Noise was a problem, so in 2022, HRS used “silent theater technology,” Schaefer said. Speakers spoke into microphones, and attendees scanned QR codes using a mobile app and listened to the presentations through headphones. While presenters were pretty happy, “the attendees like the old way better,” she said. “At the end of the day, they just want paper posters.”

HRS will revert back to traditional flat board posters for its 2023 meeting but will maintain some poster pods and will continue to tweak the electronic format, Schaefer said.

ACC will keep its blend of digital and traditional flat board posters for now because each has its own advantages, said Drachman. The flat board posters are an additional expense, but ACC has found that attendees like to engage with presenters and use the opportunity for networking, he explained. The ACC’s 2022 meeting in April featured approximately 540 moderated posters and 2900 flat board posters.

Presenter and attendee discussing a poster at ACC 2022.

For their upcoming meeting, the ESC opted to moderate all e-posters, in part to optimally support scientific exchange for young researchers in particular, “after 2 years with limited personal scientific exchange,” said Prof Stephen Windecker, program committee chair for the ESC Congress, in an email.

While digital posters adhere to the “traditional scientific format,” there’s an “opportunity to further develop [them] by adding videos, commentaries, etc,” he said. “We expect to see new and emerging features taking advantage of the digital format as well as special effects enhancing the educational experience.”

Like other meeting components, the e-poster sessions “make for enduring content, because [they] can be recorded and delivered across the globe but also captured for asynchronous review,” Drachman said.

This may mean more widespread sharing and larger audiences. CTI Meeting Technology recently aggregated data from more than 100 virtual and hybrid meetings and found that groups that left e-posters and other content online for at least 30 days after their meetings saw “50% more content consumption” than those who did not leave content online for that period, according to Rettenbacher.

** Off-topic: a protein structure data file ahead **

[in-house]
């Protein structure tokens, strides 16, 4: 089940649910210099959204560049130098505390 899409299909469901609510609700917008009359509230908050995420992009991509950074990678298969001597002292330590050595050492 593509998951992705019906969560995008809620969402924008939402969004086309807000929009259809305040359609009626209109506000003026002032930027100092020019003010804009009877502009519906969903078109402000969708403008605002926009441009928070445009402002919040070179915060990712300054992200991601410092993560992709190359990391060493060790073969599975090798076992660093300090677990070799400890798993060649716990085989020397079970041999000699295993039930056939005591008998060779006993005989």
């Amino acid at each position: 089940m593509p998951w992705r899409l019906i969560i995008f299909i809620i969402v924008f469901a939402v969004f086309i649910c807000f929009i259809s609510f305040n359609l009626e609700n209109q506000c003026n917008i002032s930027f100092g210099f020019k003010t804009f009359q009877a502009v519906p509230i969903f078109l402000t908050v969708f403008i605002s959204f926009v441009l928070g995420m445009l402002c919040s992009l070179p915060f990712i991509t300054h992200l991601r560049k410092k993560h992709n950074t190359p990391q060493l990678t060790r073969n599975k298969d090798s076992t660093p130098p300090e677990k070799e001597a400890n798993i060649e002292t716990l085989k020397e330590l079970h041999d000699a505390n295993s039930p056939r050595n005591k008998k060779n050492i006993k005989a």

Improving the e-Poster

Cardiology associations and vendors like CTI Meeting Technology continue to fine tune the e-poster experience. But as Schaefer of HRS noted, the questions of “how to replicate the randomness of something catching your eye” and facilitate intimate poster-side conversations are challenging.

At one small internal research conference at Brigham and Women’s Hospital earlier this year, posters were presented on monitors with the researchers standing by — as in a traditional poster hall.

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In an effort to emulate the chance encounter common with traditional poster boards, the ESC is installing “discovery screens” that will display all the e-posters in rotation. And because “it’s somewhat of a culture change,” said Windecker, “we’ll certainly closely analyze the experience and feedback during this year’s congress.”

Time will tell whether tepid e-poster viewers will be completely won over. William Sauer, MD, chief of the cardiac arrythmia service at Brigham and Women’s Hospital, said he’s somewhat optimistic. “I don’t think the right solution is to print out a paper poster that’s hung up for 4 hours and then thrown away. It makes sense to have a digital poster…and all the formats out there are good,” especially for young investigators, he said.

“There’s got to be a solution where we preserve that social aspect and informal banter,” he said. “We’re just on version 1.0 — we’ll get there.”

Christine Kilgore is a Falls Church, Virginia–based medical journalist whose work has appeared in such publications as Internal Medicine News, Ob.Gyn Times, Oncology Times, and the Washington Post.